Havering Council’s planning department branded ‘deliberately obstructive and not fit for purpose’ during public meeting
- Credit: Archant
Havering Council’s planning department came in for abuse at last week’s committee meeting when it was described as “at worst, deliberately obstructive and overall not fit for purpose”.
The comments were made by a Harold Hill homeowner as the group debated an application for four flats and two houses to be built on the Briar Road estate.
During Alan Lewin’s two-minute window as a speaker, he drew attention to what he said were errors in the planning report relating to the development.
He also brought up concerns about who actually owned the land in question, saying the plans – which had been resubmitted following previous objections – failed to solve the problem of new parking spaces blocking access to rear gardens on Straight Road.
Mr Lewin asked the committee to defer its decision on the development to give him time to answer a letter from senior officer Cynthia Griffin about his concerns.
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But councillors ignored his wishes and passed the application by seven votes to four.
Ward councillors weighed in and as debate became heated Cllr Barry Tebbutt (Brooklands, Conservative) threatened to move that Cllr Denis O’Flynn (Labour, Heaton) be removed.
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Cllr Steven Kelly had admonished Mr Lewin and Cllr O’Flynn, saying: “To sit there and abuse people who can’t defend themselves I find totally unacceptable.”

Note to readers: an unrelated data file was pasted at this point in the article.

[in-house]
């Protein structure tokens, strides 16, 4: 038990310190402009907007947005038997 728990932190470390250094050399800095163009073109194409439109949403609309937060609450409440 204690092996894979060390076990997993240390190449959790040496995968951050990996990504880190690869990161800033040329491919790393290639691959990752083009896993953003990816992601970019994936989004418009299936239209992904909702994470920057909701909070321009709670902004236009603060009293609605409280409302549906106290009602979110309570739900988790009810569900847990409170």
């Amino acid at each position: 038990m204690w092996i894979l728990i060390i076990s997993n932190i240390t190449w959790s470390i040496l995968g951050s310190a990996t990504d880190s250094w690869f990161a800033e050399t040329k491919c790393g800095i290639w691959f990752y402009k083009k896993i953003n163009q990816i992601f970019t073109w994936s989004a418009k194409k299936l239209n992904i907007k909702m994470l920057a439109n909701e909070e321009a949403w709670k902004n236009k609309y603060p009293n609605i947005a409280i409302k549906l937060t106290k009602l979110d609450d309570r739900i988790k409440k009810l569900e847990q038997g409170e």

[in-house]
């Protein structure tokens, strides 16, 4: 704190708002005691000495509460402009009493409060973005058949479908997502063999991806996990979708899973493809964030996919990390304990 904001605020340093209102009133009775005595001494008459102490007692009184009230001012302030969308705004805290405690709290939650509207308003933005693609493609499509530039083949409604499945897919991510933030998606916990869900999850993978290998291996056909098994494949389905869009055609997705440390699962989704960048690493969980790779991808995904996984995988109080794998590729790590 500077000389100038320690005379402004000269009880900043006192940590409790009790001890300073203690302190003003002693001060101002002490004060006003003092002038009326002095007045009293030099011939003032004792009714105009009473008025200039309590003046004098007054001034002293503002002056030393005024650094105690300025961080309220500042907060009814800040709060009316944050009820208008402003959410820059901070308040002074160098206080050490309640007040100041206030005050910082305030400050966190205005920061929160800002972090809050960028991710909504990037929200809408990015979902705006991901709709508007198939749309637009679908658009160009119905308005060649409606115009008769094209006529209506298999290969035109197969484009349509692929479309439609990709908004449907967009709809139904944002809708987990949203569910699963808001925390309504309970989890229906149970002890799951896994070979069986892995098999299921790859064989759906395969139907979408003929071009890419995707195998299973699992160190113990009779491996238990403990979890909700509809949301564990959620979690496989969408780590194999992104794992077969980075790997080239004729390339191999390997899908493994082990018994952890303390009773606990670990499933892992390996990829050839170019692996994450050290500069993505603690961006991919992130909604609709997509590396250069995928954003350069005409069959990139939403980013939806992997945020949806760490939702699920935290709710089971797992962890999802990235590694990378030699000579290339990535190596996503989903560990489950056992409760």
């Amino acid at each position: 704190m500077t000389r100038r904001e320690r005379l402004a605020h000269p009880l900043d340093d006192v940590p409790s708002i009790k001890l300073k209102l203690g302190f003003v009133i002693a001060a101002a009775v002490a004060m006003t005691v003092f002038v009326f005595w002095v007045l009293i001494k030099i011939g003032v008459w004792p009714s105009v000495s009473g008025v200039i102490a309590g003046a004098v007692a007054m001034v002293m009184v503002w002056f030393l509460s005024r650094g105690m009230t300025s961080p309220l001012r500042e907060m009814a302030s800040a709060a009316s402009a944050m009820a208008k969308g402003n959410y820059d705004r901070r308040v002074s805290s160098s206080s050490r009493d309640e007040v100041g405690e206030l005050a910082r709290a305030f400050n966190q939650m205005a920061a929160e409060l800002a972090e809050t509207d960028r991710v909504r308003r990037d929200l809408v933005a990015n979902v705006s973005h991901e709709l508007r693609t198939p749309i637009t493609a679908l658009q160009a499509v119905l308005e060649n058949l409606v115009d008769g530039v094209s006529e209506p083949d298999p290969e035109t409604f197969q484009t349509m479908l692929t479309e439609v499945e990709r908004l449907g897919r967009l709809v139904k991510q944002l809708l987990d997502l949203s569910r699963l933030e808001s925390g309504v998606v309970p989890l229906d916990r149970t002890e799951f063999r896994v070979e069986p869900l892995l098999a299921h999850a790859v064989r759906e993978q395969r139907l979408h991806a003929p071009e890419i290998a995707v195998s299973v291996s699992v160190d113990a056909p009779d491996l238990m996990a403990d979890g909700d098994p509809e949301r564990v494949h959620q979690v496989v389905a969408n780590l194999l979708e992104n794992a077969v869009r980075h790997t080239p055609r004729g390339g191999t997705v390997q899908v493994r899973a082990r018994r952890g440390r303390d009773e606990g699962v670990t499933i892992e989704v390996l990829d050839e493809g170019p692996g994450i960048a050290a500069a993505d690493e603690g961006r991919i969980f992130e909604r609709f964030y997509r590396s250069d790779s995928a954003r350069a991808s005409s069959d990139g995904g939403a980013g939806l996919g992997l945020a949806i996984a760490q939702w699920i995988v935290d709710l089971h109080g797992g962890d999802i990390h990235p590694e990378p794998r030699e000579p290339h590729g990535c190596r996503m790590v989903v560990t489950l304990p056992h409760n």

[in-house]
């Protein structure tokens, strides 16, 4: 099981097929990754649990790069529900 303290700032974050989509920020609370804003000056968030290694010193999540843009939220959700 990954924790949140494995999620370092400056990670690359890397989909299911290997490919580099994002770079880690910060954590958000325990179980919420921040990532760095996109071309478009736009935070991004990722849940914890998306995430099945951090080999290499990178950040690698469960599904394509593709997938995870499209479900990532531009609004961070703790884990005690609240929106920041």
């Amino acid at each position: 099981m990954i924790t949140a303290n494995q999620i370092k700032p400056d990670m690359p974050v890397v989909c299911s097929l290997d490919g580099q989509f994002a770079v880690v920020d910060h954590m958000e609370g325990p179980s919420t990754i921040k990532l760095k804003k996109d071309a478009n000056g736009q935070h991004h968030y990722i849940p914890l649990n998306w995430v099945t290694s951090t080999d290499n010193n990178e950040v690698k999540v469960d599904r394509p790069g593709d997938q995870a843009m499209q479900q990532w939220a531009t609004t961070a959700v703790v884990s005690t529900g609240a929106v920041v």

Cllr O’Flynn responded without having permission to speak, saying: “I have names of officers, but I deliberately didn’t use them. I wouldn’t do that.”
Chairman Cllr Barry Oddy asked Cllr O’Flynn to stop speaking, but declined to ask for him to be removed.
Cllr Kelly said land ownership issues would not be dealt with by the planning department as planning permission would not give the developers the right to build on anyone else’s land.
The Labour group’s sole planning member, Cllr Paul McGeary (Heaton), also raised concerns about the removal of a tree and the possibility of new properties overlooking existing ones, but these were dismissed.
It was the latest chapter in the estate’s embattled redevelopment, which will see the council demolish crumbling garages across the site to build 164 houses and flats.
The council says it will bring a new lease of life to the area, but ward councillors have objected to the removal of garages and what they see as an increased pressure on amenities.